The plan now is to replace the union by a sum by means of the union bound. However, to avoid the resulting bound to be too loose, we operate as follows. We first condition on $C_1$ and $Y^n$. Then we apply the union bound on $C_2,\dots,C_M$, and finally we average on $C_1$ and $Y^n$. These steps yield

Here, the $\min$ tighten our results by ensuring that our upper bound on the probability term does not exceed $1$. Now, since all codewords $C_2,\dots,C_M$ are identically distributed, the $(M-1)$ probability terms are identical. Let us denote by $X^n$ the transmitted codeword and by $\bar{X^n}$ one of the other codewords:

Using the observation above and the notation just introduced, we can rewrite our bound as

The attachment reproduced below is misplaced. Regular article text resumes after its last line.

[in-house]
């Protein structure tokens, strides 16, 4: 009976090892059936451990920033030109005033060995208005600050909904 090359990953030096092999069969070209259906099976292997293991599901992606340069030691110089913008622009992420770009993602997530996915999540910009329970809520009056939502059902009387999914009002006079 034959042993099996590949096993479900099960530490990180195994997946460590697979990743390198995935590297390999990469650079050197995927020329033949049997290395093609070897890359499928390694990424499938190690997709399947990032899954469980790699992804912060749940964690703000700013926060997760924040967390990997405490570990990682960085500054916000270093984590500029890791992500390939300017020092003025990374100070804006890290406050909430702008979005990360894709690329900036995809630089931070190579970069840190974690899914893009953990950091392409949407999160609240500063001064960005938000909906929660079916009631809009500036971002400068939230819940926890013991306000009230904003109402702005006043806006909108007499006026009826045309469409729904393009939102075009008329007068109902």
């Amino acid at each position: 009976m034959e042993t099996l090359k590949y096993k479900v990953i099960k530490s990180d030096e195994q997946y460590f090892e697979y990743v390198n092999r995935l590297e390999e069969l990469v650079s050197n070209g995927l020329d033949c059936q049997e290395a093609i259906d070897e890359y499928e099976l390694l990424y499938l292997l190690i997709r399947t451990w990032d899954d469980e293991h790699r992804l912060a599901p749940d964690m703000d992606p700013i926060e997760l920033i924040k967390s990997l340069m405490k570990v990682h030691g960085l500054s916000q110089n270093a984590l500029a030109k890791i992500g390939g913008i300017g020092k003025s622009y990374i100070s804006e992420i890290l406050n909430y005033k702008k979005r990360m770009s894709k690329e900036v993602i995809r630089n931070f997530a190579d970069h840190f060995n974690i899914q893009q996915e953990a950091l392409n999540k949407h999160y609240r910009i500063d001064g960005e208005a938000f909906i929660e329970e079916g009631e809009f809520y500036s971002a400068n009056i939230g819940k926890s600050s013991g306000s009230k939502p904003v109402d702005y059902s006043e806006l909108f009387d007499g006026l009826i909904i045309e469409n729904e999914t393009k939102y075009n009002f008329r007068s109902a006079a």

This is precisely the RCU bound proposed in 1 .

Unfortunately, this bound is difficult to compute for the bi-AWGN channel. Indeed, no closed-form expression for the probability term in the bound is available. And a naïve Monte-Carlo approach to compute this term is unfeasible (although more sophisticated saddle-point approximation methods could be adopted instead). To see why, assume that $k=100$. Then, to compute the RCU bound, we would need to evaluate tail probabilities as small as $2^{-100}\approx 10^{-30}$.

One way to avoid this is to upper-bound the probability term using generalized Markov inequality. This inequality says that for every nonnegative random variable $T$ and for every nonnegative $s$,